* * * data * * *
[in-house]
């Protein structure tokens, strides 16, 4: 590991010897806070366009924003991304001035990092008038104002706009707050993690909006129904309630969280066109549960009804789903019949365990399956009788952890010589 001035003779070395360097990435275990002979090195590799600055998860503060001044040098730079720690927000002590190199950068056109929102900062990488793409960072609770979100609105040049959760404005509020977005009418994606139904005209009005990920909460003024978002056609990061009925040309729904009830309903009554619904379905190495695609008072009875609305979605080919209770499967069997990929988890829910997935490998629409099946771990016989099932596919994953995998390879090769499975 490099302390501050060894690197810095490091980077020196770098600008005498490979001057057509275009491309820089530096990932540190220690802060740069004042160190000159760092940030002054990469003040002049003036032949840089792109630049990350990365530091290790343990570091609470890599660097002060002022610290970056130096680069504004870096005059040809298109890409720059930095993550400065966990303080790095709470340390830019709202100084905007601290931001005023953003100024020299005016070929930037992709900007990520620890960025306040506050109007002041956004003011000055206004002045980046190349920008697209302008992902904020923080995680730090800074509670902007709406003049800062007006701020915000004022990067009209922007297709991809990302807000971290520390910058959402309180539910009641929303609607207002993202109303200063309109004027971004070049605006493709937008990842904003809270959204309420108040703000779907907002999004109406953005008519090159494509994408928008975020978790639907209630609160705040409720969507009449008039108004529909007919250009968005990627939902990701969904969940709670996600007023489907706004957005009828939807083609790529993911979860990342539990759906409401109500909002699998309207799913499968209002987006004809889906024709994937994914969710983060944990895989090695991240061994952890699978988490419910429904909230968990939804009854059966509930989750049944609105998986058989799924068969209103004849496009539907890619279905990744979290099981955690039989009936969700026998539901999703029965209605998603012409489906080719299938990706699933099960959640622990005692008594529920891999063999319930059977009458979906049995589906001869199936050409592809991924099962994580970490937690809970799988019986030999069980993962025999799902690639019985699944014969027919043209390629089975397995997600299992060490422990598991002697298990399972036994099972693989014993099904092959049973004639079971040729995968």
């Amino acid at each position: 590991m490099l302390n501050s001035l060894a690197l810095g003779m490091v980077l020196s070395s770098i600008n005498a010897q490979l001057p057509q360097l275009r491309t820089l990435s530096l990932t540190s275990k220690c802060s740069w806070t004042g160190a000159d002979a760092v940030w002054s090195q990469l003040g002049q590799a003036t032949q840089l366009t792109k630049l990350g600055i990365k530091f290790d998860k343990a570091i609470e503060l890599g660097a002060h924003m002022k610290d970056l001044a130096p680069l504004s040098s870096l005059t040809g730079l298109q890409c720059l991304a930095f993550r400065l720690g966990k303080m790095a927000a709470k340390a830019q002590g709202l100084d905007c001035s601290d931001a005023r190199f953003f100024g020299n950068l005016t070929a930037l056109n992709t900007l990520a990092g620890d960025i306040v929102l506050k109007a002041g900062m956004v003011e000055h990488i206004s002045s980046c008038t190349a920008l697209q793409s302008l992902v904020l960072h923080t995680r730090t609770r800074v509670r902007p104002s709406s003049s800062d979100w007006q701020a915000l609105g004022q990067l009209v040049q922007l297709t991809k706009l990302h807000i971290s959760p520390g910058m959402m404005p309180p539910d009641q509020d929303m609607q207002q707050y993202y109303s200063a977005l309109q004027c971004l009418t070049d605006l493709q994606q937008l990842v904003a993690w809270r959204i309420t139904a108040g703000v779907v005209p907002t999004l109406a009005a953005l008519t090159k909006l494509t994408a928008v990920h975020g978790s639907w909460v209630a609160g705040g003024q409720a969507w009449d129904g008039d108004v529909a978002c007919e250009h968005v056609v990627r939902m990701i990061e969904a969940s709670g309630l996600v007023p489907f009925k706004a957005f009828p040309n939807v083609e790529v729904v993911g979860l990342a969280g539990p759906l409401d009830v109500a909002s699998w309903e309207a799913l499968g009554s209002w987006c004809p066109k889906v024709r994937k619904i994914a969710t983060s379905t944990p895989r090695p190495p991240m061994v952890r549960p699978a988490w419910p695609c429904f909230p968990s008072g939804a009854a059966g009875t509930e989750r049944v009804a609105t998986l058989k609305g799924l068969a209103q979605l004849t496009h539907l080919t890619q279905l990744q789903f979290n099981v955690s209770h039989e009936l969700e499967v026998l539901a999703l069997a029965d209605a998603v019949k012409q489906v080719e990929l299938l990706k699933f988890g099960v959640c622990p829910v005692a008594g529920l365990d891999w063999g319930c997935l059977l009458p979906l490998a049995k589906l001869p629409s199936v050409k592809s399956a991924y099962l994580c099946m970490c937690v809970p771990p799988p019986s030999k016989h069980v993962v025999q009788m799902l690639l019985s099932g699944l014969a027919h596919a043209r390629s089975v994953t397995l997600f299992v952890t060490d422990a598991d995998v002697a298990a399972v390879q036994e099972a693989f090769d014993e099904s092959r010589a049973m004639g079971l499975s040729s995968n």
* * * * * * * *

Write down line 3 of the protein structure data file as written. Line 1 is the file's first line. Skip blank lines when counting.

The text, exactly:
């Amino acid at each position: 590991m490099l302390n501050s001035l060894a690197l810095g003779m490091v980077l020196s070395s770098i600008n005498a010897q490979l001057p057509q360097l275009r491309t820089l990435s530096l990932t540190s275990k220690c802060s740069w806070t004042g160190a000159d002979a760092v940030w002054s090195q990469l003040g002049q590799a003036t032949q840089l366009t792109k630049l990350g600055i990365k530091f290790d998860k343990a570091i609470e503060l890599g660097a002060h924003m002022k610290d970056l001044a130096p680069l504004s040098s870096l005059t040809g730079l298109q890409c720059l991304a930095f993550r400065l720690g966990k303080m790095a927000a709470k340390a830019q002590g709202l100084d905007c001035s601290d931001a005023r190199f953003f100024g020299n950068l005016t070929a930037l056109n992709t900007l990520a990092g620890d960025i306040v929102l506050k109007a002041g900062m956004v003011e000055h990488i206004s002045s980046c008038t190349a920008l697209q793409s302008l992902v904020l960072h923080t995680r730090t609770r800074v509670r902007p104002s709406s003049s800062d979100w007006q701020a915000l609105g004022q990067l009209v040049q922007l297709t991809k706009l990302h807000i971290s959760p520390g910058m959402m404005p309180p539910d009641q509020d929303m609607q207002q707050y993202y109303s200063a977005l309109q004027c971004l009418t070049d605006l493709q994606q937008l990842v904003a993690w809270r959204i309420t139904a108040g703000v779907v005209p907002t999004l109406a009005a953005l008519t090159k909006l494509t994408a928008v990920h975020g978790s639907w909460v209630a609160g705040g003024q409720a969507w009449d129904g008039d108004v529909a978002c007919e250009h968005v056609v990627r939902m990701i990061e969904a969940s709670g309630l996600v007023p489907f009925k706004a957005f009828p040309n939807v083609e790529v729904v993911g979860l990342a969280g539990p759906l409401d009830v109500a909002s699998w309903e309207a799913l499968g009554s209002w987006c004809p066109k889906v024709r994937k619904i994914a969710t983060s379905t944990p895989r090695p190495p991240m061994v952890r549960p699978a988490w419910p695609c429904f909230p968990s008072g939804a009854a059966g009875t509930e989750r049944v009804a609105t998986l058989k609305g799924l068969a209103q979605l004849t496009h539907l080919t890619q279905l990744q789903f979290n099981v955690s209770h039989e009936l969700e499967v026998l539901a999703l069997a029965d209605a998603v019949k012409q489906v080719e990929l299938l990706k699933f988890g099960v959640c622990p829910v005692a008594g529920l365990d891999w063999g319930c997935l059977l009458p979906l490998a049995k589906l001869p629409s199936v050409k592809s399956a991924y099962l994580c099946m970490c937690v809970p771990p799988p019986s030999k016989h069980v993962v025999q009788m799902l690639l019985s099932g699944l014969a027919h596919a043209r390629s089975v994953t397995l997600f299992v952890t060490d422990a598991d995998v002697a298990a399972v390879q036994e099972a693989f090769d014993e099904s092959r010589a049973m004639g079971l499975s040729s995968n």